Chinese typewriter - anecdote, engineering masterpiece, symbol
XX century began for the Celestial Empire lousy. Isolationism led to a lag in industry, impoverishment of the population, failure in science and technology. Applied to social, cultural and financial problems was added: technologies from countries with alphabetic writing needed to be adapted to the most complex Chinese language.
When writing this article, materials and illustrations from the book "The Chinese Typewriter: A History" By Thomas S. Mullaney were used. This is an excellent piece of work that shows the connection between technology, language and society.
Thousands and Thousands of Hieroglyphs
Chinese writing is a hieroglyphic recording system, where each sign corresponds not only to sound, but also to a morpheme, word or concept. And the character itself is a combination of several more simple ones.
For example, the hieroglyph "kindness" consists of the hieroglyphs "speech" and "ram" (we do not laugh, in China it personifies innocence, kindness, and well-being).
The peculiarity is that the original meaning may change or be lost, and a new sign is created for a word without a graphic correspondence. As a result, over five thousand years there have been a lot of them: the Zhongkhua tsykhai encyclopedia published in 1994 contains 85,568 hieroglyphs.
Naturally, by the 19th century, most had fallen into disuse and became history, but "only" 10-15 thousand of the rest created difficulties that did not exist in countries with alphabetical writing. In the 1920s, a real war began around Chinese writing: accessible educational programs were required, but it was not possible to arrive at a single set of hieroglyphs. From the side of the Communist Party, this responsible issue was addressed by a young and promising activist, Mao Zedong .
There was also intense work on new and convenient principles of classification and cataloging, since the Kangxi key system created in the 18th century (hieroglyphs were distributed according to the number of features of the main part - the key ) was hopelessly outdated.
Relic of the Alphabet World
In 1871, the world telegraph network reached the Middle Kingdom: the first lines connected Shanghai with Hong Kong and Nagasaki. The capacities of Morse code were not enough, and foreign specialists created additional codebooks for 10,000 entries: 6800 for common hieroglyphs, and the remaining 3000 were left for their own abbreviations between operators.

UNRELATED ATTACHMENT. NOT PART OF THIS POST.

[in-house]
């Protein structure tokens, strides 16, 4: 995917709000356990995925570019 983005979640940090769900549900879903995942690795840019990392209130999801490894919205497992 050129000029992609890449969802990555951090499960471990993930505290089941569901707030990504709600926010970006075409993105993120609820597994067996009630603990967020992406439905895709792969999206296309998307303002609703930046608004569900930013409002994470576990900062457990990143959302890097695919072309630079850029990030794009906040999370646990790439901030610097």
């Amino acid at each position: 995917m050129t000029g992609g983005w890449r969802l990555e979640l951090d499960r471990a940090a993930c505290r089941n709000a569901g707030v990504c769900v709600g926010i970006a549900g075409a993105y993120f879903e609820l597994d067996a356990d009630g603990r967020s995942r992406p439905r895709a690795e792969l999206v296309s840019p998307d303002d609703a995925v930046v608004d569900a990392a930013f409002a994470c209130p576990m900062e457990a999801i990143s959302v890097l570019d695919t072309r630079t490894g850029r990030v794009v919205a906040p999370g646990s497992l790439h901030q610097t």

Such "pass-through encryption" greatly complicated the work: the search for a huge tome took a lot of time, the telegrams went out longer. In addition, messages in Chinese were considered encrypted, so payment was made at more expensive rates.
Another serious problem was the poor distribution of books and newspapers. The typewriter allowed us to create texts quickly and conveniently, it was easier to replicate them. In addition, for its time it became a symbol of progress and globalization: modifications for various European alphabets, Hebrew, Arabic appeared.
Since China turned out to be too tough for European and American engineers, leading manufacturers announced the impossibility of creating a typewriter for a hieroglyphic letter. The device has become the subject of jokes and cartoons, and the expression "Chinese typewriter" has become synonymous with absurd, complex and backward technology.
Because of all these difficulties, it appeared that Chinese writing was a historical misunderstanding, which it was time to replace. This idea was not supported by all, and in the first place the Children of the Dragon themselves disagreed with it.
In 1888, the first version of a typewriter working with Chinese characters was made by Christian preacher Devello Sheffield. He did not give his invention of economic importance, as he created it for personal correspondence. It accelerated the work and eliminated the intermediate link of local secretaries, who sometimes deliberately sabotaged the work and distorted the meaning of the letter.
Sheffield conducted a frequency analysis and came to the conclusion that it takes from 4 to 6 thousand characters. As a result, he took 4662 characters and arranged them on a disk divided into 30 concentric circles and 4 sectors. In the first three, the symbols were divided according to the frequency of their use: 726, 1386, 2550, and in the last sector, 162 characters were duplicated as needed in missionary work.
The Sheffield typewriter was discussed in the American media, in 1899 Scientific American wrote about it, but it remained in a single copy and was quickly forgotten.
In 1909 in the United States for indemnity received after the Boxer Rebellion , they launched an educational program for Chinese students - Boxer Indemnity Scholarship . One of the students was Joe Hokun. He approached the problem of modernizing Chinese from the technical side and decided to by all means create a Chinese typewriter.
We will never betray our wonderful language because of those who believe that it is necessary to replace a script that does not support typewriting. This idea is so disgusting that any further comments will put it on a par with other, much more important issues. The engineer is obliged to design under the existing conditions, and it is not in his power to require their change for ready-made devices.
The prototype was created by May 1914, 3000 letters in it were located on a cylinder 40 cm long and 15 cm in diameter, and a search map was printed on the board in front of the cylinder in accordance with the Kangxi key system. The operator found the desired symbol on it, placed a metal pointer above it, which placed the cylinder in the print position.
At the same time, Jou was developing his typewriter by another Chinese student, Qi Feng. His device had only three mechanisms: return, space and enter key. To type, the operator rotated the cylinder manually, found the character and pressed the enter key.